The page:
I’m three hours into my shift when she comes into A&E. Young girl. In her twenties, though just barely. Eyes not really taking anything in, legs hardly holding her up. She’s so like me. The old me that I don’t let anyone see.
Saint Joan they call me now. Kind and gentle, always there for everyone. A shoulder for the younger nurses and a friendly, non-threatening smile for the older doctors. A soft touch sometimes times, but always dependable.
But this girl. Oh this girl with her smeared make up and tiny gold dress, her warrior’s heels and stripped down eyebrows. She’s what the old Joan was like. The old Joan on a good night.
The bad nights…well, I can only remember the last one. The screech of breaks. The dull thud of a body impacting with the car bonnet. My hands shaking on the wheel, suddenly more sober than I’d been in years.
There was rain on my face as I stood looking down at the tiny, broken body that lay face down in a puddle of water and blood. She must only have been about seven. Sometimes I still feel angry at her parents for letting her play out so late, alone in the dark. How could they have been so irresponsible?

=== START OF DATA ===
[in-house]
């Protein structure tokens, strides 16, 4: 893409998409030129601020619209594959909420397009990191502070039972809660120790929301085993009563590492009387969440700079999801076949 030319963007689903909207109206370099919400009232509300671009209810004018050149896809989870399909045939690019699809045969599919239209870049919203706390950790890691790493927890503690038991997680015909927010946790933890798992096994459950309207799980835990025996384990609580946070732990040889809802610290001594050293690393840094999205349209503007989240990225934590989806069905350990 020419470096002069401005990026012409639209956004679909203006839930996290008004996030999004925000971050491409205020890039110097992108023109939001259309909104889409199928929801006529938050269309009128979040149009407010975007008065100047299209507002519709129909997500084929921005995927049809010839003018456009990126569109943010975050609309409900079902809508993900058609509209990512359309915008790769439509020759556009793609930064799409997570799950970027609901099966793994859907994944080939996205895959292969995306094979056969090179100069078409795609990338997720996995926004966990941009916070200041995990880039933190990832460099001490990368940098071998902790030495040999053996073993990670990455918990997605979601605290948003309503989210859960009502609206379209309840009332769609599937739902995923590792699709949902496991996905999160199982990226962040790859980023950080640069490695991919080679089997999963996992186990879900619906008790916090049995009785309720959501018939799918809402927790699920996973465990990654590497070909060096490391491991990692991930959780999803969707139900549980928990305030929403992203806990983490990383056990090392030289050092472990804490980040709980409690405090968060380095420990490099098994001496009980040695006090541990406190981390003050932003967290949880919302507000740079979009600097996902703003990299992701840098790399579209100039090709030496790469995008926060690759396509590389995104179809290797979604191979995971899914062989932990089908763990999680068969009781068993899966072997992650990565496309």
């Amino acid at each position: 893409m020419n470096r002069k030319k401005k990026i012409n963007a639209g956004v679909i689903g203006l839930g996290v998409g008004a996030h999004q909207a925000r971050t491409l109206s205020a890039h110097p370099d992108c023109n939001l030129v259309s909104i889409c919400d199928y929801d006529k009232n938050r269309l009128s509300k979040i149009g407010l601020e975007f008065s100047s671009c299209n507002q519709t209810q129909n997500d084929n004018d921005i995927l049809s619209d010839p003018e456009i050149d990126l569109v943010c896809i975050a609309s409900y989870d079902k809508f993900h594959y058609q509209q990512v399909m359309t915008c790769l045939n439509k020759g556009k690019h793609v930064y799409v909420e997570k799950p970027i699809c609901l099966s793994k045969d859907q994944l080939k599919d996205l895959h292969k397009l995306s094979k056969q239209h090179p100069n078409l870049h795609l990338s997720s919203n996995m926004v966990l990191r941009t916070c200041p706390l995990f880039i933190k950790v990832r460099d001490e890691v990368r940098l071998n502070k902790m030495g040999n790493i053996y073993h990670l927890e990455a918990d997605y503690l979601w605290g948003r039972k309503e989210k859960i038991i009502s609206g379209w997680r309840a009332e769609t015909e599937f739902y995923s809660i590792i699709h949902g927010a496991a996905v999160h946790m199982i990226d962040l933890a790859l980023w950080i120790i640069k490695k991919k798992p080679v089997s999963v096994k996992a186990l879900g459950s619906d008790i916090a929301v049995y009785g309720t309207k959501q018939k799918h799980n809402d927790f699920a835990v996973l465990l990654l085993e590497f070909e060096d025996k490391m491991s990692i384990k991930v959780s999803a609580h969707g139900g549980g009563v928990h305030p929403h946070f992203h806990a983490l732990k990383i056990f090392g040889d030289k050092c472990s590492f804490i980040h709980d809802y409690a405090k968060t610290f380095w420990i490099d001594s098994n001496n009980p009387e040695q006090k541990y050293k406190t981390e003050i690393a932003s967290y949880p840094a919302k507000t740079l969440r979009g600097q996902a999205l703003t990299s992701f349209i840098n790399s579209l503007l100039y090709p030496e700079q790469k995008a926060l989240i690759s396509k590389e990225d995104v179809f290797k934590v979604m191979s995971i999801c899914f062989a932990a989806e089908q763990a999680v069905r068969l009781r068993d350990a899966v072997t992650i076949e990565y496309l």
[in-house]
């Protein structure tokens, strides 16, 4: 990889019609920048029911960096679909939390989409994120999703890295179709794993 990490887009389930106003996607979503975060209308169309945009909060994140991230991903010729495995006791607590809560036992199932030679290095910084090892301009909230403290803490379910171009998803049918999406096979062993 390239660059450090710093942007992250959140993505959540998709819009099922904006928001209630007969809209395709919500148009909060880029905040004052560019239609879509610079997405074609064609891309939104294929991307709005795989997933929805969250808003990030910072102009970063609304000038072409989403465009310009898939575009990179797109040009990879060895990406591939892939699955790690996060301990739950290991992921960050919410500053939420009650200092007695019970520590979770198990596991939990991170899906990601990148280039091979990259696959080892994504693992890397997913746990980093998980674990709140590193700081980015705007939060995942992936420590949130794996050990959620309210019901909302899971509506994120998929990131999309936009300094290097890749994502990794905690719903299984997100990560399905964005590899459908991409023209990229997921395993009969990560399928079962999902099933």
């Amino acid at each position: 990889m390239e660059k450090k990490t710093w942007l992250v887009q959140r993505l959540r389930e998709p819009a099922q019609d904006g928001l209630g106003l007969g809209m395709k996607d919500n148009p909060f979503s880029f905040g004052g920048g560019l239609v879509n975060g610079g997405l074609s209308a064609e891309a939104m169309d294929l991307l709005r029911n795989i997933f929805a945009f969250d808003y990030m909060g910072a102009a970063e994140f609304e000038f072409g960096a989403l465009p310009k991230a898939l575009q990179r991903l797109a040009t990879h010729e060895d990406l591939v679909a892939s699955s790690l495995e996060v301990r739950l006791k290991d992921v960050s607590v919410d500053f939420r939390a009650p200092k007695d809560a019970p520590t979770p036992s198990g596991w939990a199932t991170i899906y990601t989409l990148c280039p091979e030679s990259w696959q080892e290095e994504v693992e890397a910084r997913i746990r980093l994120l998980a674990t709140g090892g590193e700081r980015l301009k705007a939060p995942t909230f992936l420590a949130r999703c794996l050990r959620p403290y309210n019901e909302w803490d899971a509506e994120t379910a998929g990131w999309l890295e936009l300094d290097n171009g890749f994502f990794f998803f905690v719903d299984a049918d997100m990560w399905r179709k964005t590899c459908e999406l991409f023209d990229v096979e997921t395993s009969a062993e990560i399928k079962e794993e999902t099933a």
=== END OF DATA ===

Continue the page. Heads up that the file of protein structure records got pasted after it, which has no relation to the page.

They never found the driver who knocked down and killed the little girl, even though it was all over the news. I sat in my flat, crying and shaking, for weeks as I sweated all the poisons out. When I finally went outside, I left the old Joan behind me. I became Saint Joan, best of nurses. Her only tipple a cup of tea, in the morning and before bed.
But when I see this drunken girl, staggering around the plastic chairs in reception, it’s like she’s come dancing out of my past. I wonder if I’ll ever be found out. And I wonder if I’m still the same Joan who did that thing.
Damian Mark Whittle